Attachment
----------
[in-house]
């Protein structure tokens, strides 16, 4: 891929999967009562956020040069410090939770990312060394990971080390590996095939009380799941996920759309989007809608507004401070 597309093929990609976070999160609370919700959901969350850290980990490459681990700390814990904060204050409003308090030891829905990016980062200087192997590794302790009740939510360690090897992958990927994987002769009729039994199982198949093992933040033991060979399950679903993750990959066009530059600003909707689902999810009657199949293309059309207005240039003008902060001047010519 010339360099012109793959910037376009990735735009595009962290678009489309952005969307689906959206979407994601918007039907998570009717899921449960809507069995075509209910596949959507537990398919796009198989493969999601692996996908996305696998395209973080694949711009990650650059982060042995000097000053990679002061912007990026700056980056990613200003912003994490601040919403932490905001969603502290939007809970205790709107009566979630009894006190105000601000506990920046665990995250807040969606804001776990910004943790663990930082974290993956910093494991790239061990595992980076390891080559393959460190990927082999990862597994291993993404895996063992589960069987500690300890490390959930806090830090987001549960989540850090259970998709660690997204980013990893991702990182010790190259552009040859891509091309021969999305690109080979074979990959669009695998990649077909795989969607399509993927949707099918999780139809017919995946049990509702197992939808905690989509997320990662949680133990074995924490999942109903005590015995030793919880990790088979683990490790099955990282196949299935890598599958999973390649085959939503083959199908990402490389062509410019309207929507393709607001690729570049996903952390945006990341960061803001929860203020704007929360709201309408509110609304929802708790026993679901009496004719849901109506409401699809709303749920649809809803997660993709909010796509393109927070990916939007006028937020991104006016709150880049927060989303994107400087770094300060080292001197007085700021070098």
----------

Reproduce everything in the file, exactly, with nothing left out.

[in-house]
């Protein structure tokens, strides 16, 4: 891929999967009562956020040069410090939770990312060394990971080390590996095939009380799941996920759309989007809608507004401070 597309093929990609976070999160609370919700959901969350850290980990490459681990700390814990904060204050409003308090030891829905990016980062200087192997590794302790009740939510360690090897992958990927994987002769009729039994199982198949093992933040033991060979399950679903993750990959066009530059600003909707689902999810009657199949293309059309207005240039003008902060001047010519 010339360099012109793959910037376009990735735009595009962290678009489309952005969307689906959206979407994601918007039907998570009717899921449960809507069995075509209910596949959507537990398919796009198989493969999601692996996908996305696998395209973080694949711009990650650059982060042995000097000053990679002061912007990026700056980056990613200003912003994490601040919403932490905001969603502290939007809970205790709107009566979630009894006190105000601000506990920046665990995250807040969606804001776990910004943790663990930082974290993956910093494991790239061990595992980076390891080559393959460190990927082999990862597994291993993404895996063992589960069987500690300890490390959930806090830090987001549960989540850090259970998709660690997204980013990893991702990182010790190259552009040859891509091309021969999305690109080979074979990959669009695998990649077909795989969607399509993927949707099918999780139809017919995946049990509702197992939808905690989509997320990662949680133990074995924490999942109903005590015995030793919880990790088979683990490790099955990282196949299935890598599958999973390649085959939503083959199908990402490389062509410019309207929507393709607001690729570049996903952390945006990341960061803001929860203020704007929360709201309408509110609304929802708790026993679901009496004719849901109506409401699809709303749920649809809803997660993709909010796509393109927070990916939007006028937020991104006016709150880049927060989303994107400087770094300060080292001197007085700021070098």